You may have seen the big ‘win’ by the ATO against BHP which has agreed to pay an extra $529 million in tax. In a statement an ATO spokesperson said: “I want to assure the Australian community the ATO does not settle matters at any cost or give favourable settlements to the large end of town.” Ummm? Let’s look at the evidence.
The ATO was claiming $661 million in tax plus $343 million in interest and penalties from BHP. The settlement means that the ATO has written off $475 million. BHP is paying NO interest, NO penalties and $132 million less tax than the ATO was claiming. That looks like a screamer of a deal for BHP.
When we compare this to the way the ATO treats small business people, the difference is massive. Based on the numerous cases we’ve seen, the ATO regularly claims that it can’t give BHP-type deals to self-employed ordinary people in dispute with the ATO.
The BHP deal reinforces the points we’ve made in our September 2018 report ATO Rules for the Rich. The evidence is stark that the ATO gives special treatment to the wealthy and the powerful.
It’s not that the we object to the ATO’s applying common commercial sense to tax disputes which can be very complex. It’s the double standard that is objectionable. One rule for the rich. A different rule for ordinary Australians!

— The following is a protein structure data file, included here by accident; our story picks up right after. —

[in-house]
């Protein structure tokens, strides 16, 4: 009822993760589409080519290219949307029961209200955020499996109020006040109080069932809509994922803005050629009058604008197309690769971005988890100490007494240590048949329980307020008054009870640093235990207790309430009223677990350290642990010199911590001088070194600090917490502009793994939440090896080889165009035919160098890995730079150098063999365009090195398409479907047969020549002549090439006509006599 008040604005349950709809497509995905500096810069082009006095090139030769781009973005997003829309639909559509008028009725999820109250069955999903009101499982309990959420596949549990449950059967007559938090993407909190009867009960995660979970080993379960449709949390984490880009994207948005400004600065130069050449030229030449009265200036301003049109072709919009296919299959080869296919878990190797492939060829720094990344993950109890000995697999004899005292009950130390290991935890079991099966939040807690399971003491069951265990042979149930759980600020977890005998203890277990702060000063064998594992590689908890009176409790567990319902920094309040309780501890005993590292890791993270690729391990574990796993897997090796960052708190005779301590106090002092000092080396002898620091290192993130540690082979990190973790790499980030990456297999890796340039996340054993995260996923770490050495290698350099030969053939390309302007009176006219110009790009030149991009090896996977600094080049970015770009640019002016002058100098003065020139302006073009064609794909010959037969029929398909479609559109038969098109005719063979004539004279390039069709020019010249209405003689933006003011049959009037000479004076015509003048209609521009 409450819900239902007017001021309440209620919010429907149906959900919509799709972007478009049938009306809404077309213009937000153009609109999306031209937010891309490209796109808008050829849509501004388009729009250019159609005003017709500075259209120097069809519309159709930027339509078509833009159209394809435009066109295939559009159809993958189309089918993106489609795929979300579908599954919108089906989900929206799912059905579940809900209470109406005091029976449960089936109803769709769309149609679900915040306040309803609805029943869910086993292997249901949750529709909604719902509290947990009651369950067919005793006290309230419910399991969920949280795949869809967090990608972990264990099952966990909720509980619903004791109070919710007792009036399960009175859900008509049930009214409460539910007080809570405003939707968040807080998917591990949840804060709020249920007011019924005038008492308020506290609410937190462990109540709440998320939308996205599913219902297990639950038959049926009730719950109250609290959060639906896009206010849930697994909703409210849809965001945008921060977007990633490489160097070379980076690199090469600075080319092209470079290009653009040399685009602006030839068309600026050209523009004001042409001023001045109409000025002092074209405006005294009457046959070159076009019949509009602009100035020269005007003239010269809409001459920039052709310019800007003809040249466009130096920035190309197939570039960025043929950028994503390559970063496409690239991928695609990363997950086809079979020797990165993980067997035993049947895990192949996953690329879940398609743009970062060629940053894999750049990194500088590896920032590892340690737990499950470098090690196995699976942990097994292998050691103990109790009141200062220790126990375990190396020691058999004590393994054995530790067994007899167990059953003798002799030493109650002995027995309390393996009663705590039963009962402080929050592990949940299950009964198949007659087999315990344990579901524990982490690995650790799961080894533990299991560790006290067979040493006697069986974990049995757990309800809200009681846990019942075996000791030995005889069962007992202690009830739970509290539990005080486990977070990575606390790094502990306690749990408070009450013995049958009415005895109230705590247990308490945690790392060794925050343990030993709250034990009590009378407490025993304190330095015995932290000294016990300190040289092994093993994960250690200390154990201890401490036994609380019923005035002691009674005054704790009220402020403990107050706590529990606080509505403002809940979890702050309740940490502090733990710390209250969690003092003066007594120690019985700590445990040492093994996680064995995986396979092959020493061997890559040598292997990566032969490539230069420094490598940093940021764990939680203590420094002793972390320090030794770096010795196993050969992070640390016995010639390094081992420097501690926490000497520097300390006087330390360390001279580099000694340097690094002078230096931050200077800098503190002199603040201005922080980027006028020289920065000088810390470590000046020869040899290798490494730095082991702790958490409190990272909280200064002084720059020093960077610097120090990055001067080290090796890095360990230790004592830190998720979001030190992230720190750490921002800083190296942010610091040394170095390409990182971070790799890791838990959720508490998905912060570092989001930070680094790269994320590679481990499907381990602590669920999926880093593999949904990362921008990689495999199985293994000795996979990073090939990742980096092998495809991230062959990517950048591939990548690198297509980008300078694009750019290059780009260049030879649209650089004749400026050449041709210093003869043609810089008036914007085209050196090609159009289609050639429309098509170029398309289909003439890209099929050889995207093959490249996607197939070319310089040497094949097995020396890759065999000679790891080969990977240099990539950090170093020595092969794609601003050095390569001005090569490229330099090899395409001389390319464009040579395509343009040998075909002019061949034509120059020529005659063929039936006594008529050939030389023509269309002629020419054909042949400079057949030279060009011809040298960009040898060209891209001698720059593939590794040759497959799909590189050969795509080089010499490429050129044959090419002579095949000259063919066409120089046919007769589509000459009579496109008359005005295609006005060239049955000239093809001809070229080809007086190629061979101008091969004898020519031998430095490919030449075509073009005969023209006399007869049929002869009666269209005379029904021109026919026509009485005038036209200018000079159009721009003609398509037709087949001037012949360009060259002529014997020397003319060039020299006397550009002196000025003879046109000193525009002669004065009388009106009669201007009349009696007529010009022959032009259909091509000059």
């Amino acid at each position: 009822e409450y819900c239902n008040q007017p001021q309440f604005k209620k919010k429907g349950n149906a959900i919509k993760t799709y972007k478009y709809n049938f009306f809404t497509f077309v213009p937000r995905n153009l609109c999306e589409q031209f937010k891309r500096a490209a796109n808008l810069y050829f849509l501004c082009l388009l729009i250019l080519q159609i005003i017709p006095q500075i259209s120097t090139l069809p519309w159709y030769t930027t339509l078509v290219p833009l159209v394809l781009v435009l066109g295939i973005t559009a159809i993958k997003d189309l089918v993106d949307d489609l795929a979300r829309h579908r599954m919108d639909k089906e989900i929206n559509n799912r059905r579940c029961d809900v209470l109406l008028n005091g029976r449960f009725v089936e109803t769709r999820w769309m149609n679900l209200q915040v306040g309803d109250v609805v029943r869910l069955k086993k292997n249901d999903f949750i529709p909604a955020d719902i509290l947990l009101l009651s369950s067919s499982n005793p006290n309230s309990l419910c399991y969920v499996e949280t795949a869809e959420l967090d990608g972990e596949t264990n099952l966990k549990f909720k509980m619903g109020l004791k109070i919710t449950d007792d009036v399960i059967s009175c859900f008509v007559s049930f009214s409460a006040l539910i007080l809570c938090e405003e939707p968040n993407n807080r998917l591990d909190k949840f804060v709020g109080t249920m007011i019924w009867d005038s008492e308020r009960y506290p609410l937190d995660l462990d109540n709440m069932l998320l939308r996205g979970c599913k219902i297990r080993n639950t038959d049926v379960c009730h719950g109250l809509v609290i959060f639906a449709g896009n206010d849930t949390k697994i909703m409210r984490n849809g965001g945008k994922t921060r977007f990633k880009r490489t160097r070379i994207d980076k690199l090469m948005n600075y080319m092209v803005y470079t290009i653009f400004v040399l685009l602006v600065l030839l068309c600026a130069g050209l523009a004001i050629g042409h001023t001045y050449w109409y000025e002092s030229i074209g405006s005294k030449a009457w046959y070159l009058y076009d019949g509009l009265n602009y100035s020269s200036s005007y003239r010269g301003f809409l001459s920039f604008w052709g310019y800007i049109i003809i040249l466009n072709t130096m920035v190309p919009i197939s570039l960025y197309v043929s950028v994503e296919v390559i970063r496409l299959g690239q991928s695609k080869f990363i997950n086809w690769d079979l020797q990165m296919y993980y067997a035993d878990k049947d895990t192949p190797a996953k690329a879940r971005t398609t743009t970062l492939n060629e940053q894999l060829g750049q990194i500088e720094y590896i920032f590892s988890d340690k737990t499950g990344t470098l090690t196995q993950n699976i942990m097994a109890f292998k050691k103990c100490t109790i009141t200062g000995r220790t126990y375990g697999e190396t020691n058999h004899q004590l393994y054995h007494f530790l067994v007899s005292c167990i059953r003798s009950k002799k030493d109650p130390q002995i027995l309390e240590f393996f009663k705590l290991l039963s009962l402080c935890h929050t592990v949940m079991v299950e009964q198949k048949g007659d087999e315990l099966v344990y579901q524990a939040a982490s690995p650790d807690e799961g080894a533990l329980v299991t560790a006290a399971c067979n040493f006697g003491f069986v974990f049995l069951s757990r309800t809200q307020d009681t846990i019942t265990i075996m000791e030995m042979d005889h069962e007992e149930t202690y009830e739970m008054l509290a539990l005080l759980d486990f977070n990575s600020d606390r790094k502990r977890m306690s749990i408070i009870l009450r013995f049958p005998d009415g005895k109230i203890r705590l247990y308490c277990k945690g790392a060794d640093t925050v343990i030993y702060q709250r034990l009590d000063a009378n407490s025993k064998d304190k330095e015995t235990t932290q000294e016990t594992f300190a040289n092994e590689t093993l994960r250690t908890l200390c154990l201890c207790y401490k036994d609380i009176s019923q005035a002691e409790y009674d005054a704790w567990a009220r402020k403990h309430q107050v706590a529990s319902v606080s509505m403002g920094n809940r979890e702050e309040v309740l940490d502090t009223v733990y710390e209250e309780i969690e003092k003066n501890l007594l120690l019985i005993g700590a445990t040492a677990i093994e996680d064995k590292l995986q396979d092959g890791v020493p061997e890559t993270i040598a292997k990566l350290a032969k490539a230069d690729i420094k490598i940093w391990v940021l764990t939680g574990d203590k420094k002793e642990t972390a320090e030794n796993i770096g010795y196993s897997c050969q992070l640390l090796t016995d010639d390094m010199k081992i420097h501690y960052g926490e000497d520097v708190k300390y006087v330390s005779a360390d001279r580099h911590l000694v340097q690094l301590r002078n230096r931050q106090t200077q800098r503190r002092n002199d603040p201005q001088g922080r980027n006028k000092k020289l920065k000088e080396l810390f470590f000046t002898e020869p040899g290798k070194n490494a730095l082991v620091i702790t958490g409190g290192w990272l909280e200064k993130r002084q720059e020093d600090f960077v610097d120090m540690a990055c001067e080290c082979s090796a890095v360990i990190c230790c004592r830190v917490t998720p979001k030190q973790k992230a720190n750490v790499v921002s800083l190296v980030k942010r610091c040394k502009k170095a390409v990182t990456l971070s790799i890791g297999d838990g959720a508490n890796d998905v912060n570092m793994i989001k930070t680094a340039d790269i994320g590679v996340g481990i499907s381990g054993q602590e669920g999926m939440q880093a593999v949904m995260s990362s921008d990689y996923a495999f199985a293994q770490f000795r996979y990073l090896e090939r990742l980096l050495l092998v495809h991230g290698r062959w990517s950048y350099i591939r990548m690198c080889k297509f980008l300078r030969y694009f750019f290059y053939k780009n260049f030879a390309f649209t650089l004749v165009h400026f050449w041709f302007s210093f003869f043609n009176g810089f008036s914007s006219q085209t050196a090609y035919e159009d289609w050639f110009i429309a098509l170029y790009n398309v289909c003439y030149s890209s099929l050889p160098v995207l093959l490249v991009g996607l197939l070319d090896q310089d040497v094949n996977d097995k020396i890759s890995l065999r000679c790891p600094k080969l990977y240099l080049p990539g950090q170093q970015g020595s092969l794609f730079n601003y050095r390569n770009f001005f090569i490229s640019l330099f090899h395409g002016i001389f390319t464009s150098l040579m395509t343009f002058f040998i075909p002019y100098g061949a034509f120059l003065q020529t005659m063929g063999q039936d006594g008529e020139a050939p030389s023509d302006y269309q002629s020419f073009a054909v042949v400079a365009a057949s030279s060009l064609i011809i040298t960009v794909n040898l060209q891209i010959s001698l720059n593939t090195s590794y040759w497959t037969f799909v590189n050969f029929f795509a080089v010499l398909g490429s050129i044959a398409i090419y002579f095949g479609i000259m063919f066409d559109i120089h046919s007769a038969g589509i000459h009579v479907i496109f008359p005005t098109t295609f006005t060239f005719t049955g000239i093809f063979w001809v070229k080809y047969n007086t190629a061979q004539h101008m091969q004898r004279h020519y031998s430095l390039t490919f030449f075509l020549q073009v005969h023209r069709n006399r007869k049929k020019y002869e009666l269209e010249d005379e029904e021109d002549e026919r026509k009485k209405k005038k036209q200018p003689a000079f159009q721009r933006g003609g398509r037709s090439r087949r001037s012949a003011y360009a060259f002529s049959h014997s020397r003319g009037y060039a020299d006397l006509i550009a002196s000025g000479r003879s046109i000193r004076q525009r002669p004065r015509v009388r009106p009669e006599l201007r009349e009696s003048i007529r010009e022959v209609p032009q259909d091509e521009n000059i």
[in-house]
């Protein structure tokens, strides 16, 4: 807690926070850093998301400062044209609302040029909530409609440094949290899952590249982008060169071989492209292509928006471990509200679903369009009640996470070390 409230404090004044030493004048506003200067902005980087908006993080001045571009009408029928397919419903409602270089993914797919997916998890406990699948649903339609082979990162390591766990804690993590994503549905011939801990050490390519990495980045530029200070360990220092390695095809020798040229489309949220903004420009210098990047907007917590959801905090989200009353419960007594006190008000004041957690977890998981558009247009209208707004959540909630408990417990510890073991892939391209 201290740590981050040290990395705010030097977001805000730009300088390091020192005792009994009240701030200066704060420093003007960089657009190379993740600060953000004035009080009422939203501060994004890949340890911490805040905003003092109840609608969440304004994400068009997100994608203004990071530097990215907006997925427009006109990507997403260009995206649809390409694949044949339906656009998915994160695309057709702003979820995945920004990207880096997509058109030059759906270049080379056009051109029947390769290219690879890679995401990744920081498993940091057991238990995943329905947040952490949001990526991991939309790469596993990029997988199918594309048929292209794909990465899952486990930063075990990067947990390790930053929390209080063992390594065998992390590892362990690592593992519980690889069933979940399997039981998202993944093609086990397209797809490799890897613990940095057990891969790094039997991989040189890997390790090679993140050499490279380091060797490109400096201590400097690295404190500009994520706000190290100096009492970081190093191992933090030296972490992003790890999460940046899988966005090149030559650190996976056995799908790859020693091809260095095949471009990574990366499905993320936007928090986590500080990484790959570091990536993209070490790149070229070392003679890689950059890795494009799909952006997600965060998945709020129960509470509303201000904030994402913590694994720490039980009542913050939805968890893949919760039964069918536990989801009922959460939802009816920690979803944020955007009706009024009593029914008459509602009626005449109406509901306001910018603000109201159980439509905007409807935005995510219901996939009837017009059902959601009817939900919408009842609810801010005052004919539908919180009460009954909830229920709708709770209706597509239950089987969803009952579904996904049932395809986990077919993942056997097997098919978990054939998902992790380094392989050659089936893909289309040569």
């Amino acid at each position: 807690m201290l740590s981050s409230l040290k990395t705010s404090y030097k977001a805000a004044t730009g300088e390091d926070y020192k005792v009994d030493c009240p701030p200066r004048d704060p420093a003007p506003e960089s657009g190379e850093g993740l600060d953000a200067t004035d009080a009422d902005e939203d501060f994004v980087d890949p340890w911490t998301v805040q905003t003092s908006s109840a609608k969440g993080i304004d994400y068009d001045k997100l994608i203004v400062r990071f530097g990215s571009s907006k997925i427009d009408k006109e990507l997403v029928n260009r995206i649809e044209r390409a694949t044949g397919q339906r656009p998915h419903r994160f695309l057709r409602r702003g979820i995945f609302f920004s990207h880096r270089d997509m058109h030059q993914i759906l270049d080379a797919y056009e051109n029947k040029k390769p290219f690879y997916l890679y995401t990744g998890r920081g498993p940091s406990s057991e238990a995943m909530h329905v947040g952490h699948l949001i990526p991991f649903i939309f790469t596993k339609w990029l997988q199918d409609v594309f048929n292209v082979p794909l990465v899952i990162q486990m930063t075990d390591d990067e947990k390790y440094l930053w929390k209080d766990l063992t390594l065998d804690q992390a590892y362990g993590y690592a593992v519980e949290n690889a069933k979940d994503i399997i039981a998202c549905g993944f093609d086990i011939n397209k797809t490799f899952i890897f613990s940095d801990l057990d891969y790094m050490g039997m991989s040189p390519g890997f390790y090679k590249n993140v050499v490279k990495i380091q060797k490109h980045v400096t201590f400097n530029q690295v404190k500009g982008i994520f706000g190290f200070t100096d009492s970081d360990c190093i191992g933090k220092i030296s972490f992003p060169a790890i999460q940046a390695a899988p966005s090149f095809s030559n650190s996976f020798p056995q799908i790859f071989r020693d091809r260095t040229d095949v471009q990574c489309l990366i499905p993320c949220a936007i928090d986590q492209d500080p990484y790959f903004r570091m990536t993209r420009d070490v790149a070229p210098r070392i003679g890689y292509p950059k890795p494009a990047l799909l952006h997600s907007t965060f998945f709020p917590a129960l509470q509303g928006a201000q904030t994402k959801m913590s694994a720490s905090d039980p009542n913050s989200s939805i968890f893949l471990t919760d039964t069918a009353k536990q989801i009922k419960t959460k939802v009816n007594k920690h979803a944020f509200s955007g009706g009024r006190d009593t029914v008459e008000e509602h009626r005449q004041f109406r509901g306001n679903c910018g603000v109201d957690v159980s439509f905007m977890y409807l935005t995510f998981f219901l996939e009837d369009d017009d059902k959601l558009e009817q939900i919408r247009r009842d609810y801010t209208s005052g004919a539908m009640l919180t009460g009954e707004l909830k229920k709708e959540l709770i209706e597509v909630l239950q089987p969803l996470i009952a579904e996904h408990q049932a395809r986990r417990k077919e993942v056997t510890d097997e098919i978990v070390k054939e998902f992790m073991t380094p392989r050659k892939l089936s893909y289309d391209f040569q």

But here’s a strange curiosity! Why does the ATO see its relationship with Australians as so dysfunctional that it wants to give its staff portable panic buttons for their phones?
Perhaps it reflects the comments of top tax jurist, retired Federal Court Judge Richard Edmonds, who wrote that the ATO sees taxpayers as “…cheats and liars and anything the ATO does to bring them to account can be justified…” Perhaps the ATO is scared of how its attitude to Australians will cause some Australians to respond?
For Australia and the ATO, join our campaign to reform the ATO.
Ken Phillips and the Team at Self-Employed Australia